GrimJack is one of those characters that I had a vague awareness of, but never really knew anything about, aside from the fact that he had a funny hat and a big sword. It wasn’t until I was listening to one of the SmodCast podcasts (I think it was either Tell ‘Em Steve-Dave or The Secret Stash) and Walt Flanagan started talking about how much he loved the book that I thought, “Hey, I should check that out.” To Sequential Swap I went and made a trade for the first two volumes of the 80s First Comics offering as reprinted by IDW.
If you’re unfamiliar with the character, GrimJack is an old soldier who now works as a kind of gun-for-hire helping people who need it. That alone is interesting as he’s essentially a Clint Eastwood character (Clint’s voice circa Dirt Harry was GrimJack’s voice as I read), but then you’ve got the book’s imaginative setting. GirmJack lives in a place called Cynosure which is a city that exists in a pan-dimensional city that touches different dimensions at various times. Because of this, there’s a lot of dirty dealings going on, dirty dealings that GrimJack sometimes runs afoul of.
This first collection is interesting because, in addition to intros by John Ostrander — a writer whose later work on Suicide Squad I like very much — Tim Truman and editor Mike Gold, there’s also a new wraparound story that introduces the reader to many of the characters who will show up in the series including GrimJack himself and his bar, Munden’s. This is interesting because the second volume has absolutely no extras.
Anyway, this book collects the short stories that originally appeared in the back of Starslayer and while they obviously share characters, they’re mostly one-and-dones which is good because they offer the reader the chance to get to know GrimJack by way of the things he does and doesn’t do. These tales really run the gamut, from the first one about a god who has abandoned his people and taken to drinking in a Cynosurian bar to sci-fi/fantasy story co-starring Starslayer. There’s also a vampire one and one where he goes to a world populated by adorable cartoony animals.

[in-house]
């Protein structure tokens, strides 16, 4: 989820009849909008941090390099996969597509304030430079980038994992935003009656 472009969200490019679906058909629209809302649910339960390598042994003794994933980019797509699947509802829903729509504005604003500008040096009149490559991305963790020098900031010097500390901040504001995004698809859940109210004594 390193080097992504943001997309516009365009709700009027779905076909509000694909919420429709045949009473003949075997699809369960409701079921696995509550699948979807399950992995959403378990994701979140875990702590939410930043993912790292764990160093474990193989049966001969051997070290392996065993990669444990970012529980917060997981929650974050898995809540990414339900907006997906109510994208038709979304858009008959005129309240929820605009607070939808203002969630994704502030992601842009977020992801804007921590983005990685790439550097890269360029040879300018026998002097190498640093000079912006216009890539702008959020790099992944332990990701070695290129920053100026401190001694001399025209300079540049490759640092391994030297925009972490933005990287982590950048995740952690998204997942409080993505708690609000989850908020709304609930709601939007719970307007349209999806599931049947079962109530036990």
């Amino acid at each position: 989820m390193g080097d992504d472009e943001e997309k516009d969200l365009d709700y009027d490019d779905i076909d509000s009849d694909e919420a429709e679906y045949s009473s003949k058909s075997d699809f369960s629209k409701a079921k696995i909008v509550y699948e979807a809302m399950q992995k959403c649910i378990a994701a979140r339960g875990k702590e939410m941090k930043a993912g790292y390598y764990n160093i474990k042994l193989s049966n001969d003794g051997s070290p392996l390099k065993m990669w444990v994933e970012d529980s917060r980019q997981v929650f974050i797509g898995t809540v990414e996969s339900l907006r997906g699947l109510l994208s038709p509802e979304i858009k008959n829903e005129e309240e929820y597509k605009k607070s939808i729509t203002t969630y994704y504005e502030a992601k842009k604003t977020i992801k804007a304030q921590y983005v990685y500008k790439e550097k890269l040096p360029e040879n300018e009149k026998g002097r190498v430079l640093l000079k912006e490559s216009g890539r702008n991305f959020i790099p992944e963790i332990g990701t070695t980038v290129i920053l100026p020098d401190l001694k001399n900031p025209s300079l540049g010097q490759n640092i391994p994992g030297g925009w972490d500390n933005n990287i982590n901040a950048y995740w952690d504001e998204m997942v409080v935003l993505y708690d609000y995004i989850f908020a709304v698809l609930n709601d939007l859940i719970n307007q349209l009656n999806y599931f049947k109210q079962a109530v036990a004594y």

I’m a big fan of the variety found in this collection. In addition to the character stuff I talked about, it also gave Truman the chance to draw, well, pretty much everything. It also shows how crazy GrimJack’s world can be. While reading this collection, I kept thinking about how cool a movie, TV series or even video game series would be. There’s so much meat here that could be explored and exploited. With Eastwood probably too old to play the part, who would make a good GJ?
Soon enough, GrimJack proved popular enough to warrant his own series from First Comics, which wound up going for 81 issues. While still crossing all kinds of genre ground, these issues definitely carried over into one another a lot more. I’ve got no problem with this because, unlike a lot of stories these days, there’s no decompression at all as you’re constantly propelled forward either in the story itself or from one to the other. You also get to learn a lot more about GrimJack, his world and his past. He’s one of those characters like John Constantine where he’s got this big huge past filled with battles, friends and foes. The nice thing about reading from the beginning, though, is that you know what’s actually been on the page before and what’s new, unlike when I’ve read random Hellblazer trades.
After reading these two trades, I definitely see what Walt saw in these books and agree that it’s worth a read. I do have a bit of a problem, though. As I said above, the series wound up going for 81 issues, but there are only 8 volumes in this series from IDW which get up to #54. For whatever reason, they stopped making these books and switched over to the smaller omnibus format collections. It’s kind of annoying to not finish out one format and switch to the other, but I could adapt. The real problem is that those books seem to have stalled out too with the second omnibus hitting in 2011 and nothing else. I’m sure GrimJack collections aren’t exactly burning up the charts, but I do wish that companies would finish reprint projects like this once they start. I don’t know how it all breaks down, but it seems kind of crummy to promise a full run of a series and not follow through on it.